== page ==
Christian McKay's Reviews > Hard-Boiled Wonderland and the End of the World

Hard-Boiled Wonderland and the End of the World by Haruki Murakami
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Oct 21, 2008

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Read in October, 2008

I can't help but shake the feeling that a great portion of Haruki Murakami is weird for the sake of being weird. That isn't to say that some of it doesn't resonate wonderfully, pulling me into his strange world where I legitimately never know what's around the next corner. But I get exhausted reading it sometimes.

This book really lags in the middle. It's like watching The X-files or Lost and waiting for the enlightening explanation of what the hell is going on. And then it comes, and you're like, "Oh, that's it, huh?" I guess the real killer is I have that knee jerk reaction at times: I could probably write something better than this.

One thing that really intrigued me was the idea of placing an entire encyclopedia onto a toothpick. Start by converting the letters into numbers: A=01 B=02, etc. spaces=00. Lay those numbers side by side to spell out words and sentences, and then place a decimal point at the beginning and call it a fraction of a centimeter. By marking a tiny line at that exact length on the toothpick, you've got your first entry, so long as you have a device that can read the exact measurement. The subsequent entries are simply the distances to the following lines. I realize this is impossible, software notwithstanding. My roommate reinforced this by saying the smallest form of measurement humans can form is ten to the negative twenty-sixth power, and even that's sketchy. But still, I thought it was exciting.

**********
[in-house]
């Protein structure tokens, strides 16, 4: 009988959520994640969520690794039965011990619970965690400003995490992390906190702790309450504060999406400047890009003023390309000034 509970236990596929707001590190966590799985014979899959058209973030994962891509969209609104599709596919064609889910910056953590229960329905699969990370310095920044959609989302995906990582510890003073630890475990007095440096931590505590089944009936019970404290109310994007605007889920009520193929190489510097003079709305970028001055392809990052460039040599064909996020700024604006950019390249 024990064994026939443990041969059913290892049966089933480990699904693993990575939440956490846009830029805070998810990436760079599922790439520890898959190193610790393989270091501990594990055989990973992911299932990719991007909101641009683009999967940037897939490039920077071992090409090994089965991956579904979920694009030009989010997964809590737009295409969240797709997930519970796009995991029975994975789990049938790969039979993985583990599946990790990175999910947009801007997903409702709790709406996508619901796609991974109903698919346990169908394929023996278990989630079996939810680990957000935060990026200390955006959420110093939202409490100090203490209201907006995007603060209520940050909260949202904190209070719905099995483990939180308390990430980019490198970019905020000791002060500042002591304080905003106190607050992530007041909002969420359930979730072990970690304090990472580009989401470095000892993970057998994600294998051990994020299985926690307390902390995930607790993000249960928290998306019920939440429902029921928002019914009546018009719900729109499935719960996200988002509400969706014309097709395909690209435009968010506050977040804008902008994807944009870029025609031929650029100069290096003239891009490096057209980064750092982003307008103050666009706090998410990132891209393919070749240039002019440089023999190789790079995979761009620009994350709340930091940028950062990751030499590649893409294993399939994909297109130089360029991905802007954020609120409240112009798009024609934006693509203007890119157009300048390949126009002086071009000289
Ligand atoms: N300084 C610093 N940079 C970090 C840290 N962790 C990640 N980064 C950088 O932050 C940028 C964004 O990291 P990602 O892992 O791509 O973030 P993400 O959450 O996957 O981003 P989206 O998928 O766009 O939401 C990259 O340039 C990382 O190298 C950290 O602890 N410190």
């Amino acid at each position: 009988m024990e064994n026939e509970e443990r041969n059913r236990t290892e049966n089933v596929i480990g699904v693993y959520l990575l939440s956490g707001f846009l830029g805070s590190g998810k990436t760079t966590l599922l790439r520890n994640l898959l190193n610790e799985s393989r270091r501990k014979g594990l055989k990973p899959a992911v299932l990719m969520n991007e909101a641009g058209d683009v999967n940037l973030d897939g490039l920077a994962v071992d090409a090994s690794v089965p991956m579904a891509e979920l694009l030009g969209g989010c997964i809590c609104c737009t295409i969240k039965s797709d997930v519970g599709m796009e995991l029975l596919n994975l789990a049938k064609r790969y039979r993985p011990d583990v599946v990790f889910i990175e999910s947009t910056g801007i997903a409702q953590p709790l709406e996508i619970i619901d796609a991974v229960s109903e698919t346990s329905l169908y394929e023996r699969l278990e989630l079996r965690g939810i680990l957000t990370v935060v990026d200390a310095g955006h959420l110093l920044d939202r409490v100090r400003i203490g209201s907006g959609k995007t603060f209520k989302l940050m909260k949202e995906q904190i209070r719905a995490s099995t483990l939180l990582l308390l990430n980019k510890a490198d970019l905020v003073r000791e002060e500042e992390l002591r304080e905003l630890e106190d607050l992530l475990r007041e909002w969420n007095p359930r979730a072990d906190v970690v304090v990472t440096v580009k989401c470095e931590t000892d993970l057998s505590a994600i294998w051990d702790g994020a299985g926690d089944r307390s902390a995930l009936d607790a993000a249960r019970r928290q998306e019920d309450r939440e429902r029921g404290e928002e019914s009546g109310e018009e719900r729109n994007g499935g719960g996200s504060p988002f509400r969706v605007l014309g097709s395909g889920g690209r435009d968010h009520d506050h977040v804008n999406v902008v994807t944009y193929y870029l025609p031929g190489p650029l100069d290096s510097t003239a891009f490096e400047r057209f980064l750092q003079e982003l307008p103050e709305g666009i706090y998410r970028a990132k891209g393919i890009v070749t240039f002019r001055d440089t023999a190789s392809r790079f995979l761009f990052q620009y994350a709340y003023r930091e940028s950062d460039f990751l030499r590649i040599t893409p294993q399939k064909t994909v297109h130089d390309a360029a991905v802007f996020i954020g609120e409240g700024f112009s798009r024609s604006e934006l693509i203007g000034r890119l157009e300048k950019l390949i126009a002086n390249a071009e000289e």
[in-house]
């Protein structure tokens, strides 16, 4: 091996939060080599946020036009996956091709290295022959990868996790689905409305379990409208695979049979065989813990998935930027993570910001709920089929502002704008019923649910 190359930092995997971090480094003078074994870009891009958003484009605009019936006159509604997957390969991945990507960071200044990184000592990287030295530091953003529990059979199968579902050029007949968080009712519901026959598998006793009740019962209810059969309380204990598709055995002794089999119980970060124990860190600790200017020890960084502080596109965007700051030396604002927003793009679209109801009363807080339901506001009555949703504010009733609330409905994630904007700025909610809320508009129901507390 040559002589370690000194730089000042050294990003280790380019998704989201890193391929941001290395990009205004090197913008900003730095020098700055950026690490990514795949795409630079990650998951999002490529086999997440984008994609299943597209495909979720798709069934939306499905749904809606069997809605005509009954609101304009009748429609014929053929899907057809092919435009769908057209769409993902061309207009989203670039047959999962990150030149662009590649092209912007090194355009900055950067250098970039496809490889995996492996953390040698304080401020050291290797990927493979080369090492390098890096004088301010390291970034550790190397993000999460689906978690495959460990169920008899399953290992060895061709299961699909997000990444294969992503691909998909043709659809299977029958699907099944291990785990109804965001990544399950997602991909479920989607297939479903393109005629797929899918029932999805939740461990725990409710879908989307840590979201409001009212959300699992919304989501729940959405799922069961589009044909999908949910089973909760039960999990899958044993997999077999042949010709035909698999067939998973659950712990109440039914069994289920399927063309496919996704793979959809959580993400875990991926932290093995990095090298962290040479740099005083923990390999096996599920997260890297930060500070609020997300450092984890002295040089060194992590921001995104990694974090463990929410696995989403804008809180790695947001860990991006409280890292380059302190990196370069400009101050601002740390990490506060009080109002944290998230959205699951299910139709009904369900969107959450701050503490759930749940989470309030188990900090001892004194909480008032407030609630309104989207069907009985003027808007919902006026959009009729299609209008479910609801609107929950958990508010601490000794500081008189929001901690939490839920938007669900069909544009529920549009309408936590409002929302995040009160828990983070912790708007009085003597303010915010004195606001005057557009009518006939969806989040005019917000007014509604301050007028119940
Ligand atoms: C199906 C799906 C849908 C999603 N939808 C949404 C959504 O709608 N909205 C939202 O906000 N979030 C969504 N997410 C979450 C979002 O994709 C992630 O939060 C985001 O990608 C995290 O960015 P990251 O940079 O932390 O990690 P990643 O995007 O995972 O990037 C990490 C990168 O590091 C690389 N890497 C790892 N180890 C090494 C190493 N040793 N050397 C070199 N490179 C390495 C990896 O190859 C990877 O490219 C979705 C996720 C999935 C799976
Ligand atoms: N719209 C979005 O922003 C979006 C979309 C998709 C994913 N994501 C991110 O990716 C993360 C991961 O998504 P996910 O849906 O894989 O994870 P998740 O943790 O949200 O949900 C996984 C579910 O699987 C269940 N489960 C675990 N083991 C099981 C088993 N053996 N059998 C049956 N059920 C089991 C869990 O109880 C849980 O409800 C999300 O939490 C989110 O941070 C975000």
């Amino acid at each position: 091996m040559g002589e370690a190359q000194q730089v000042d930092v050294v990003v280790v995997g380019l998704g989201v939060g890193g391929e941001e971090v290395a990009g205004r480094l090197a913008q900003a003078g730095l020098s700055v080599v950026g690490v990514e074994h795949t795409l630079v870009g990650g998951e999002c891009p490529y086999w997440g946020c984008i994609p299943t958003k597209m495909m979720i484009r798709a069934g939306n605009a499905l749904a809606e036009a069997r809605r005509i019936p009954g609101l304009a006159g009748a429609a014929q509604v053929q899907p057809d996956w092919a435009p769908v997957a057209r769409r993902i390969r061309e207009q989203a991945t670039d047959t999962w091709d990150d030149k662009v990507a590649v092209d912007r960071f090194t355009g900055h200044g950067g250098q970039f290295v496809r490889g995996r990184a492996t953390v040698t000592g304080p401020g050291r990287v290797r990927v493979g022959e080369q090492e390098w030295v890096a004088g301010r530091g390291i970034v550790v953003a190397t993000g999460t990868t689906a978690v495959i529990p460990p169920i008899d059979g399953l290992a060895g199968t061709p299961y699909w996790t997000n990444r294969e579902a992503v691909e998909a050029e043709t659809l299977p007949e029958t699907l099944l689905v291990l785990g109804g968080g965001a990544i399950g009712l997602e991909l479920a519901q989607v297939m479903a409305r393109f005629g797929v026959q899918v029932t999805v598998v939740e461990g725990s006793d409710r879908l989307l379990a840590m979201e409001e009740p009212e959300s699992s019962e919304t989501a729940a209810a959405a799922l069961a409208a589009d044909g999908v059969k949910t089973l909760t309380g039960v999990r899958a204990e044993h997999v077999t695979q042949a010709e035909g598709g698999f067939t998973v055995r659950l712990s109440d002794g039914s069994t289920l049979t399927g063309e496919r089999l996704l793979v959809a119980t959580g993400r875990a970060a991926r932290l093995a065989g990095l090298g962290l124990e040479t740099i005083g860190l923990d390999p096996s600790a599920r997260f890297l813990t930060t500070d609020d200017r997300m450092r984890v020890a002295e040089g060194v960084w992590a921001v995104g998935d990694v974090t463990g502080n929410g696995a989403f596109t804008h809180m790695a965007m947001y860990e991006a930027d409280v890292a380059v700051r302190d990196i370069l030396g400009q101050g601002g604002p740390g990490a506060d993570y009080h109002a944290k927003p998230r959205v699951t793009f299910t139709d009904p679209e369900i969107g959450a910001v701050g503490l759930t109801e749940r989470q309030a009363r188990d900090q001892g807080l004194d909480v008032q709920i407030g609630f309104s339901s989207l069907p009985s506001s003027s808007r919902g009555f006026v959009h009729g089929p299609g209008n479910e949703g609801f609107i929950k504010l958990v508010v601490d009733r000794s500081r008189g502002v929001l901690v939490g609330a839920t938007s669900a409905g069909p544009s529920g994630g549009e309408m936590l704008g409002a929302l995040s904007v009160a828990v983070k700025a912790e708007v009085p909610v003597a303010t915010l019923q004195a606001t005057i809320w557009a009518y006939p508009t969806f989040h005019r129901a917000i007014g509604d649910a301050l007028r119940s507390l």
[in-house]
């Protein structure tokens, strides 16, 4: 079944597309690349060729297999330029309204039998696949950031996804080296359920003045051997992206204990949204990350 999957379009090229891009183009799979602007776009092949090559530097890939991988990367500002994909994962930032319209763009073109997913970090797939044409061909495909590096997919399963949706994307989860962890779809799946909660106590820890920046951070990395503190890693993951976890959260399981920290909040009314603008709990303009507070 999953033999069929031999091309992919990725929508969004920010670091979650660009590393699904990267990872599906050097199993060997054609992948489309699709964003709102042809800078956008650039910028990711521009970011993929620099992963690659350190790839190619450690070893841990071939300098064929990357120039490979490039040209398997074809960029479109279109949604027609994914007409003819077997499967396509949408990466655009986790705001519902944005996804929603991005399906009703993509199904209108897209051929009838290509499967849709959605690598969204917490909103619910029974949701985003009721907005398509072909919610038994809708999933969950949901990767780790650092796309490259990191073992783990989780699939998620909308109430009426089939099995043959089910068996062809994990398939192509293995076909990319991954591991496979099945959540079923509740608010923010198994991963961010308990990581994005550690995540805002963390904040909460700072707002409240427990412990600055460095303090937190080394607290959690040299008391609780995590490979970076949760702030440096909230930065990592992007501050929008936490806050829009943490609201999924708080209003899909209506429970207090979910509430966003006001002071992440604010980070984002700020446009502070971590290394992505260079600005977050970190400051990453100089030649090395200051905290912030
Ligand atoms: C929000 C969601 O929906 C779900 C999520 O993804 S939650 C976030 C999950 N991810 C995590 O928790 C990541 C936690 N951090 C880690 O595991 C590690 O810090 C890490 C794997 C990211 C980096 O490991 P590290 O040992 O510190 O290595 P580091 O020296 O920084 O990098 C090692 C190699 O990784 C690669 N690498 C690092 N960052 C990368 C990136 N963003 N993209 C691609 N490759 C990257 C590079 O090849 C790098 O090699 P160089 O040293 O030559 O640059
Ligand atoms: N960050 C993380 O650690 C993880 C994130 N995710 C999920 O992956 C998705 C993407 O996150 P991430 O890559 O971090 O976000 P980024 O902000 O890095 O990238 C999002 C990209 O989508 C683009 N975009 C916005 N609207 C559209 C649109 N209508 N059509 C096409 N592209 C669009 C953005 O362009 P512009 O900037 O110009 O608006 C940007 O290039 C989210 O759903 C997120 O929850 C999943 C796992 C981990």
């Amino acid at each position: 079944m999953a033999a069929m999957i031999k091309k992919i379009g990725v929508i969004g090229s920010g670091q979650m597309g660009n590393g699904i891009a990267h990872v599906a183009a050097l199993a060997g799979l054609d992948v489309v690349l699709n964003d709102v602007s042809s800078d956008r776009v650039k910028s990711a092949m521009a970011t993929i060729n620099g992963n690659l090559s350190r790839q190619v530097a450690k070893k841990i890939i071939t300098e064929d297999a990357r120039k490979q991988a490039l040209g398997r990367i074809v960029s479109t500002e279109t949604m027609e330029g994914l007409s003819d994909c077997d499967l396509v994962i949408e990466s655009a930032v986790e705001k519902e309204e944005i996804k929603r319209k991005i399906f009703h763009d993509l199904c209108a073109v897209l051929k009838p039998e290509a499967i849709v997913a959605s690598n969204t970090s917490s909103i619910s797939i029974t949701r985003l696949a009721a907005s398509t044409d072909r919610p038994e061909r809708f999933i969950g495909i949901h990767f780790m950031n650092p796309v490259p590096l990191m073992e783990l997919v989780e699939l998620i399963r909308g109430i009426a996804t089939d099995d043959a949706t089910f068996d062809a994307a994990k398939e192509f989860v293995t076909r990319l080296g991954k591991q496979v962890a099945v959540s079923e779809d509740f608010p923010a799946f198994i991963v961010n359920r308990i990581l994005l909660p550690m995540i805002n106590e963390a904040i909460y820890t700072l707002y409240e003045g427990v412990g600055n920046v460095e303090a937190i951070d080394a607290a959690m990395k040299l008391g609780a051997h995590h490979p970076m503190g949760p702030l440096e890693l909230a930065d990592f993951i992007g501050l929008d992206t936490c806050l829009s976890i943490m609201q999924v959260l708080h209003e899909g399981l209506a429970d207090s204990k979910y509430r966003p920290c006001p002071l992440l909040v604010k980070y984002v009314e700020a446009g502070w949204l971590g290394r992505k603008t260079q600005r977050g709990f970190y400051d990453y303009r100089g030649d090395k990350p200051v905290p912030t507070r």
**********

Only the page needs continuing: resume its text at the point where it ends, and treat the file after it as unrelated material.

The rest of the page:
Match that with the usual charged sexuality, and horror-filled escapes, and there are some moments definitely worth reading.

I don't know how quickly I'll go leaping into the next Murakami world. He's a lot of build up, without the appropriate explosion at the end.
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